Hurricane Irma appears to have moved huge amounts of sand underwater in the South Florida region, meaning that maritime charts will need to be updated.
Ancient reefs were uncovered. While others were buried. Some navigable channels were filled and others were reconfigured. Buoys that marked navigation or provided moorings for boaters were ripped free – meaning that some 800 alone in the Florida Keys National Marine Sanctuary will need to be surveyed. Debris, from boats to fence posts to propeller-snagging utility lines, created new underwater hazards.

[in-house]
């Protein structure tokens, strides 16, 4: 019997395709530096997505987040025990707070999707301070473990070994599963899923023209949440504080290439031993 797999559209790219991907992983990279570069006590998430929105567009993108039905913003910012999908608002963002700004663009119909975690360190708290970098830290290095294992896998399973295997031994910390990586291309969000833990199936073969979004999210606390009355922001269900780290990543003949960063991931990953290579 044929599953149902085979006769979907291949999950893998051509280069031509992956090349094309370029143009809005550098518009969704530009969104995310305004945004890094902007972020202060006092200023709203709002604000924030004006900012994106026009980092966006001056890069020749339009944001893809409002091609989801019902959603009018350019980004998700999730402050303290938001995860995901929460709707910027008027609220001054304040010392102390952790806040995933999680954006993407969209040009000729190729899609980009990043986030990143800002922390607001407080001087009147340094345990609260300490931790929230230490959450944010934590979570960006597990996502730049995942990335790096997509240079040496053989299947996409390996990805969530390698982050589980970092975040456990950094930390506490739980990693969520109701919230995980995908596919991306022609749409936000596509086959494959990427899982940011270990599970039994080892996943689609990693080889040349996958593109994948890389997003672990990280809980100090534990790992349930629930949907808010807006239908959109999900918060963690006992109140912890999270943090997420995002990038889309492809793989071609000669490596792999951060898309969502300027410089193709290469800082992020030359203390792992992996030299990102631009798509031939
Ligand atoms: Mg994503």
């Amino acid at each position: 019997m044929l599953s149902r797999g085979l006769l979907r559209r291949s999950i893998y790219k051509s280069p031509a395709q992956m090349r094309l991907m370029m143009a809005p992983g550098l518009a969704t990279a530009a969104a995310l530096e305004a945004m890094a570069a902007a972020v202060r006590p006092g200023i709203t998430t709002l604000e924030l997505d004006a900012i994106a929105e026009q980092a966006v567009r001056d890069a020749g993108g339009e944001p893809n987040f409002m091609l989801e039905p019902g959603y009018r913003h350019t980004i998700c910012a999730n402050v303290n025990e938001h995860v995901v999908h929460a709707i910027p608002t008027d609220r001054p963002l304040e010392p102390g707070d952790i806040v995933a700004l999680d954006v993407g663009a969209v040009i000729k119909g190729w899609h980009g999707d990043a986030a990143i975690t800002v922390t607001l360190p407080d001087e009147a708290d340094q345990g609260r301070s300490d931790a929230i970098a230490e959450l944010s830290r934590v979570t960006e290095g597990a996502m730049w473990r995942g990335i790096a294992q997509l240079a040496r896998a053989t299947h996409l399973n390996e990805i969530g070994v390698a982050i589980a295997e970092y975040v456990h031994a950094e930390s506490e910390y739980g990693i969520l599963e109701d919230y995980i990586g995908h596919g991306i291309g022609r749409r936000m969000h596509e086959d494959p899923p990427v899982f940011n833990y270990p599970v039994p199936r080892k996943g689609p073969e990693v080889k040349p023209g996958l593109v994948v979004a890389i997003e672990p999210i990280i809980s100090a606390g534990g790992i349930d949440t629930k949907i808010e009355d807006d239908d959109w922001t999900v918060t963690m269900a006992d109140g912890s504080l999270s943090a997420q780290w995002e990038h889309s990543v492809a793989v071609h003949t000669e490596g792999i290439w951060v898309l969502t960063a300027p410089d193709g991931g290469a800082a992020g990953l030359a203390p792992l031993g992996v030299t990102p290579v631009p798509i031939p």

Boaters are being asked to report changes to Italian navigation chart producer Navionics. Florida Keys National Marine Sanctuary Superintendent Sarah Fangman said that “we cannot get all the information we need by ourselves. So we need to work with partners”.
Much of the changes underwater reflected the damage above ground, with the worst impacts near Big Pine in the Lower Keys, and to a lesser degree, Marathon to Key Largo, Fangman said. Areas around Key West and Boca Chica suffered less damage, along with Key Largo to the north.